Matthew Brauer

Hometown: 
Burnsville, MN

Matt Brauer sets a high bar for himself, and he refuses to lower it. That high bar was the reason he decided to pivot away from a profession that was unsatisfactory to him, transitioning into a new one that intrigues him. And that high bar is the reason he’s excelled in the University of Minnesota’s Manufacturing Operations Management (MM) program, which has given him the education necessary for the next chapter in his professional life.

We sat down with Brauer to ask a few questions about his experience in the MM program and his post-graduation goals.

CCE: So, tell us about your background before you entered the program.

MB: Well, after graduating from high school I decided to take some time off to find out what the real world was like. I had been doing concrete and masonry for my father since I was young, so, at the time, it was an easy profession to enter. I joined the Laborers’ Union and started working a construction job as a concrete and masonry laborer. Although the money was good and I was great at my job, I wasn’t fulfilled. That’s one of the main reasons why I decided to go back to school.

CCE: How did you decide to pursue the MM major?

MB: Initially, I wanted to go into an engineering major, but after looking through other majors available at the U of M, the MM major caught my eye. I researched the program and found it very intriguing. It seemed like a good fit for me. I went into the program with the hopes of gaining skills that would help me add value in the manufacturing technology sector. I want to be ready to make an impact at any organization I step into.

CCE: What have you learned so far and how will you apply it to the real world?

MB: The MM program teaches invaluable manufacturing, engineering operations, and management concepts that have helped me look at all business functions with a new mindset. From new technological production processes, quality and operations engineering practices, and industry compliance regulation, to best current management-leadership methodologies, the MM program covers many high-level concepts that will certainly be useful in the industry.

I can honestly say that from my studies at the U of M, I have gained valuable technical leadership skills and best business practices that will serve me well in any organization. Going through the program shines a new light on the world and allows me to see things differently and clearer. I do believe that what I’m coming away with will serve me well moving forward into my career.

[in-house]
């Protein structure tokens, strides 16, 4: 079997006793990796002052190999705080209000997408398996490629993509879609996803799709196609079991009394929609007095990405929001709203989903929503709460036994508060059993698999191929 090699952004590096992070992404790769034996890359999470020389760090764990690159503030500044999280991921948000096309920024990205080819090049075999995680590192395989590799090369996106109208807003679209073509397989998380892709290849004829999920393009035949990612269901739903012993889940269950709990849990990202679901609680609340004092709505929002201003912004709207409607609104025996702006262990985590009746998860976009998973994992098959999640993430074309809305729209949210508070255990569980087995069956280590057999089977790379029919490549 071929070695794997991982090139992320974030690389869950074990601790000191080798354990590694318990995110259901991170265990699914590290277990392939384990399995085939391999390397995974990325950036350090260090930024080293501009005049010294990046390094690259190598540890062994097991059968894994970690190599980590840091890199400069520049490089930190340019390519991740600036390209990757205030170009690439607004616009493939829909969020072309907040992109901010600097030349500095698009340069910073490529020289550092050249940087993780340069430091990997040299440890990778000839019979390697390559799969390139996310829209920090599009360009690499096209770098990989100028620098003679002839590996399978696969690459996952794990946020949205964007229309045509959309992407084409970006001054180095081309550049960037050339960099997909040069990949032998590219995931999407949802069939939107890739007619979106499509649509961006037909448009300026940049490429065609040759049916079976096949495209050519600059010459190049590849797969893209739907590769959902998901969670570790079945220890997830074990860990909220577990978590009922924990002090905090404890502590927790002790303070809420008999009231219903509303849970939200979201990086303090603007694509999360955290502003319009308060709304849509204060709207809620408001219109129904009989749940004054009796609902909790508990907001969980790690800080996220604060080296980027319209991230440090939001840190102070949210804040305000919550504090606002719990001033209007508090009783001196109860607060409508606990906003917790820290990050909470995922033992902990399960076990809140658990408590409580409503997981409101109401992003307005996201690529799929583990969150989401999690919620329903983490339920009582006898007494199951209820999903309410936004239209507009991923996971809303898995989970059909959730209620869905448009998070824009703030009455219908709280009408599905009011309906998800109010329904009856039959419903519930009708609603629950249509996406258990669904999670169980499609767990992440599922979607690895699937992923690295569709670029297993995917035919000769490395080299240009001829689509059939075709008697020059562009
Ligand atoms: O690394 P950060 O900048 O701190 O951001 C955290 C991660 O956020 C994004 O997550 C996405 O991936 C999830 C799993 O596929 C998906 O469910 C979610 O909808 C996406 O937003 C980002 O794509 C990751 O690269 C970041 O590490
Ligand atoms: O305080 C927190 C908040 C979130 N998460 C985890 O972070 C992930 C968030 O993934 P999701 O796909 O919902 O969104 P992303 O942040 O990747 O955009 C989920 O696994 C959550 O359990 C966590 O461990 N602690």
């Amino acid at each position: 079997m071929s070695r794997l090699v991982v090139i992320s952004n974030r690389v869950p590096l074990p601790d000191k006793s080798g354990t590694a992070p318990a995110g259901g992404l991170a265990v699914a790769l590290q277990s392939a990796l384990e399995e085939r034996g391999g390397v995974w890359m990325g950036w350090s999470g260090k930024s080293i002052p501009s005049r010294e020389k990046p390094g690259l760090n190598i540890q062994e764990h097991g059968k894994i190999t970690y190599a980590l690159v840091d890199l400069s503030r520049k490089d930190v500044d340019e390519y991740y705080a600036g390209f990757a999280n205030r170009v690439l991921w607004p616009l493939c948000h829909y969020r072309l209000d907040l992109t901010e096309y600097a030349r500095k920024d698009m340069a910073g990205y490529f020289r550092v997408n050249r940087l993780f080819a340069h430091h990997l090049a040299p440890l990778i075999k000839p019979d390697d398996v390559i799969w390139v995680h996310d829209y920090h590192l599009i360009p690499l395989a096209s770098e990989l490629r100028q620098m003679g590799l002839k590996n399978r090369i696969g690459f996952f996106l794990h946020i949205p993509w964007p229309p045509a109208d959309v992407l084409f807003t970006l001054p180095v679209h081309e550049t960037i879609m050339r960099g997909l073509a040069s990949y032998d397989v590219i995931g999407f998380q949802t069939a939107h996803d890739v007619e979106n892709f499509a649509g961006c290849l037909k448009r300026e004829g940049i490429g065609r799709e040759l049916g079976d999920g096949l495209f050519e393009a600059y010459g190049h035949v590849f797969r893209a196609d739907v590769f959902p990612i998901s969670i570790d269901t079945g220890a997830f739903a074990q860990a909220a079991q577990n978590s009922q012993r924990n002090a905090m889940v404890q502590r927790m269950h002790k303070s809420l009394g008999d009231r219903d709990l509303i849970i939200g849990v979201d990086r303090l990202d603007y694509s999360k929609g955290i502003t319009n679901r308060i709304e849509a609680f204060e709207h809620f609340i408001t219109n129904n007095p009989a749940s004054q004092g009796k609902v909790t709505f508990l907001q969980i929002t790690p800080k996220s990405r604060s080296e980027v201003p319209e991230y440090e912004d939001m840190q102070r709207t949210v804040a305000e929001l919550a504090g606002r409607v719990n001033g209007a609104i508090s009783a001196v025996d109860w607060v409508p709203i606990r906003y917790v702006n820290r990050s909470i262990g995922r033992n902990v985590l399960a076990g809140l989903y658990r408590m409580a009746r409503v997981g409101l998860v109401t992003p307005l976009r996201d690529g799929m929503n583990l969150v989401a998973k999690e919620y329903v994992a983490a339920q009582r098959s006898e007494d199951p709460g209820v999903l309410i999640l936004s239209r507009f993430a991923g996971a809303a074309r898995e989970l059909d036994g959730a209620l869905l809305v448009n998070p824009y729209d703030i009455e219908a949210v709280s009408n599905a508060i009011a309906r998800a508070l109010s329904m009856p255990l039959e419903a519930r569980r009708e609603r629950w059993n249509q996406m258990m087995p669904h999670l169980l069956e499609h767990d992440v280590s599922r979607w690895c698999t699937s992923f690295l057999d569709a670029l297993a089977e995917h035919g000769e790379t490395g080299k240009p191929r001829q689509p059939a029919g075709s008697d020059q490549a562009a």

CCE: And what do you see yourself doing with your MM major?

MB: One of the courses I’m in right now has opened my eyes to the medical device industry. Learning about the different technologies and innovative products that help treat detrimental health problems around the world and learning how those medical devices are made was an aha moment for me. The work I completed during the course, and the inside look at the diseases that can be mitigated and treated with medical devices, makes me excited about this as a career field. And I believe the skills I will walk away with from the MM program will help me achieve success in this industry.

I hope to become a leader that makes an impact, and I want to rise to a position that affords me the stability, flexibility, and financial freedom to provide a quality life for my family. As a professional, I want to make learning a lifelong goal so that I am constantly improving myself, regardless of the challenges I face. The MM program has given me the skills and mindset to achieve and exceed these goals.

Matt Brauer is a recipient of the Osher Reentry Scholarship.

Matt Brauer
Favorite Courses: 
  • Engineering for Manufacturing Operations

  • Regulated Industry Compliance

Tips for Future Students: 

Your studies are important, but so is making relationships and creating a solid network for after graduation. You can take an entire course without ever talking with your instructor, but I wouldn’t advise that. Take the initiative to introduce yourself and get on a first-name basis with your instructors. Be curious and don’t be afraid to ask questions. Connect with other students in your classes and collaborate with them to excel in your studies and start the foundation of a college network.